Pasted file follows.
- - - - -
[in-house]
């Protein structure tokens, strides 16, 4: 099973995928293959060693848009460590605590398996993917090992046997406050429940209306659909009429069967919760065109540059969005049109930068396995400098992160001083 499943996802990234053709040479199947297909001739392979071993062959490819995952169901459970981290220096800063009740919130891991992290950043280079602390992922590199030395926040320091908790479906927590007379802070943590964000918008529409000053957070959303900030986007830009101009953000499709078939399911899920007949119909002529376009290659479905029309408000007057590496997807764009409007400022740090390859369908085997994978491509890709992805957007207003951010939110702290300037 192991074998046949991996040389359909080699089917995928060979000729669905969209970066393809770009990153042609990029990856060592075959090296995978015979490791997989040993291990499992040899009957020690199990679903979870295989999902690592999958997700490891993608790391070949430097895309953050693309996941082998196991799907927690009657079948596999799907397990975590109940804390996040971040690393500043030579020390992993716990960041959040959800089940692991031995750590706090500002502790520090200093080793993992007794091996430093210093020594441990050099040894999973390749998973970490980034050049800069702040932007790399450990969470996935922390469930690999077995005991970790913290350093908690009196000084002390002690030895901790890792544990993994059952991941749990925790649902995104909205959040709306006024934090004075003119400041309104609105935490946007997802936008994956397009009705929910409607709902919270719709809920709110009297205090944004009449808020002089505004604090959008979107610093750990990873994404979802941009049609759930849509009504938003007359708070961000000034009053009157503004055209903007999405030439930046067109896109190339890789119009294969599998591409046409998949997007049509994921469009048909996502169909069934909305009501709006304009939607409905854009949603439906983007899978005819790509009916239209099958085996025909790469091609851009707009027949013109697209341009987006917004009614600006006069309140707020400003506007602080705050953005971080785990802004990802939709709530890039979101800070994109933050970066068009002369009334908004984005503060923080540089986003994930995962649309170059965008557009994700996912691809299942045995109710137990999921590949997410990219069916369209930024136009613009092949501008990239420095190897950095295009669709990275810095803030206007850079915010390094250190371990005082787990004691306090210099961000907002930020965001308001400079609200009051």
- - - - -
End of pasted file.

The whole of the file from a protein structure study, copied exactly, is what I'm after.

[in-house]
């Protein structure tokens, strides 16, 4: 099973995928293959060693848009460590605590398996993917090992046997406050429940209306659909009429069967919760065109540059969005049109930068396995400098992160001083 499943996802990234053709040479199947297909001739392979071993062959490819995952169901459970981290220096800063009740919130891991992290950043280079602390992922590199030395926040320091908790479906927590007379802070943590964000918008529409000053957070959303900030986007830009101009953000499709078939399911899920007949119909002529376009290659479905029309408000007057590496997807764009409007400022740090390859369908085997994978491509890709992805957007207003951010939110702290300037 192991074998046949991996040389359909080699089917995928060979000729669905969209970066393809770009990153042609990029990856060592075959090296995978015979490791997989040993291990499992040899009957020690199990679903979870295989999902690592999958997700490891993608790391070949430097895309953050693309996941082998196991799907927690009657079948596999799907397990975590109940804390996040971040690393500043030579020390992993716990960041959040959800089940692991031995750590706090500002502790520090200093080793993992007794091996430093210093020594441990050099040894999973390749998973970490980034050049800069702040932007790399450990969470996935922390469930690999077995005991970790913290350093908690009196000084002390002690030895901790890792544990993994059952991941749990925790649902995104909205959040709306006024934090004075003119400041309104609105935490946007997802936008994956397009009705929910409607709902919270719709809920709110009297205090944004009449808020002089505004604090959008979107610093750990990873994404979802941009049609759930849509009504938003007359708070961000000034009053009157503004055209903007999405030439930046067109896109190339890789119009294969599998591409046409998949997007049509994921469009048909996502169909069934909305009501709006304009939607409905854009949603439906983007899978005819790509009916239209099958085996025909790469091609851009707009027949013109697209341009987006917004009614600006006069309140707020400003506007602080705050953005971080785990802004990802939709709530890039979101800070994109933050970066068009002369009334908004984005503060923080540089986003994930995962649309170059965008557009994700996912691809299942045995109710137990999921590949997410990219069916369209930024136009613009092949501008990239420095190897950095295009669709990275810095803030206007850079915010390094250190371990005082787990004691306090210099961000907002930020965001308001400079609200009051």